Creating Spaces for Reflection on Learning to Teach a Foreign Language through Open Journals: A Canadian-Dutch self-study

From Section:
Instruction in Teacher Training
Countries:
Canada,, Netherlands
Published:
Feb. 15, 2013

Source: Studying Teacher Education, Vol. 9, No. 1, 18–30, 2013
(Reviewed by the Portal Team)

This collaborative self-study examines the notion of writing reflectively in teacher education, and documents how student teachers in Canada and the Netherlands respond to their teacher educators’ reflective journals. The authors also examine the impact their own reflecting has had on their understanding of their teaching, and on the way they teach future language teachers to learn to teach and to reflect on their teaching.

Methods
The authors are two teacher educators who work with prospective teachers of foreign languages in two different countries: Canada and the Netherlands.

The data include the personal analyses of the authors' teaching that they shared with their students after each class; the responses they received from the students; the comments they exchanged after reading abstracts from each other’s reflective writings were also included. In addition, their students also filled out a short questionnaire at the end of the sessions about what they had learned from reading the authors' reflective writing about their teaching of classes that they had attended.

Discussion

The results revealed much greater understanding of the complexities of reflective writing.
For example, Lynn found that she became more reflective during her classes, and began to explain her pedagogical decisions more explicitly while teaching. Janneke had already incorporated this approach in her teaching. She made conscious choices between the two types of reflection and found the journal to be a useful tool for the deeper issues that she did not want to take the time to discuss in class.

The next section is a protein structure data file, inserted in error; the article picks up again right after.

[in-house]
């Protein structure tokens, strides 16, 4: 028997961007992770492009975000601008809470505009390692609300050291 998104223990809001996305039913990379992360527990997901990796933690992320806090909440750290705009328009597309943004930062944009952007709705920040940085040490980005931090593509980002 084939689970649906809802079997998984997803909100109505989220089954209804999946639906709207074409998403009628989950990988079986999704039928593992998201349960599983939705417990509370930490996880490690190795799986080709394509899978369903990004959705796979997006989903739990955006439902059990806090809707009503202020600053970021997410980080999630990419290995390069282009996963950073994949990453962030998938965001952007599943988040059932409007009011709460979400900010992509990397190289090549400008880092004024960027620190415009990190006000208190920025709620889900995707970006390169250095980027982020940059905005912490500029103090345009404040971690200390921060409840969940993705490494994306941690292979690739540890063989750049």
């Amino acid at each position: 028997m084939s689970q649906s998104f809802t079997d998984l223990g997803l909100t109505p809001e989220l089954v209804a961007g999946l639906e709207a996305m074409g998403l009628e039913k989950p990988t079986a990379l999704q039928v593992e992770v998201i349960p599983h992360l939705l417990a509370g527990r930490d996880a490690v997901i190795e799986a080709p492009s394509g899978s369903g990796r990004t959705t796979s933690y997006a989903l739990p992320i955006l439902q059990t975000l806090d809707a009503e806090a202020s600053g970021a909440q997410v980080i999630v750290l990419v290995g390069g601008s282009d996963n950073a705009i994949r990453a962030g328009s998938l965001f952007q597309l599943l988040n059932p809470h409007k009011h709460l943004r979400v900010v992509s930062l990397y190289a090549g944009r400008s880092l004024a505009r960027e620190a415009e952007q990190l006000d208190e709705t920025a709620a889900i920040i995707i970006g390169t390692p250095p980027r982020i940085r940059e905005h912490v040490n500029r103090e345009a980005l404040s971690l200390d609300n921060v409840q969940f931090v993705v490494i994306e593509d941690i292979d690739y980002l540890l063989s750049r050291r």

The authors argue that their reflections helped them improve their practice in terms of forcing them to make their class objectives and pedagogical decisions more explicit.

The language of reflection was also a consideration for this study. Both authors are teacher educators of preservice teachers of English as a foreign language, and a large majority of their students are also English foreign language students, so language development is an important part of our programs. As a result of their heightened awareness of the complexities of reflecting in a second language, the authors found themselves using this situation as an opportunity to explore the meanings of some words more carefully, and to refrain from making assumptions about meanings.

In addition, the findings also include the discovery of a new space for discussions about learning to teach, and a much greater awareness of the importance of deliberate, explicit exchanges in teacher education classes.
For instance, the authors discovered that some students read their public journal and analyzed its contents. Students who responded to them indicated that reading the reflections about classes they had attended permitted them to experience the learning possibilities of reflection for teaching. Both Canadian and Dutch students find difficult this kind of writing to analyze one’s own teaching.

This study offers a unique contribution to the authors' understanding about the value of reflection and reflective writing for learning to teach.
From this study, the authors have first-hand knowledge of the connections they make with students and colleagues and the deeper levels of communication that are possible when they share their thoughts about what they do and why.

Conclusion

In conclusion, participating in such a study helped the authors to: engender a sense of teaching about teaching that goes beyond the simple delivery of ideas, information and theories about teaching and helps to create a bridge into the world of learning through experience.
In this way, their analyses of our teaching practices could be discussed and investigated further, thereby creating a richer learning experience for everyone involved. Keeping a public journal proved to be a valuable experience for both the authors and their students. Thus, they want to continue writing the journal and to continue to explore the potential of writing reflectively and sharing this with students.


Updated: Nov. 20, 2019
Keywords:
Journal writing | Reflective teaching | Second language instruction | Self-study | Teacher education | Teacher educators | Teaching methods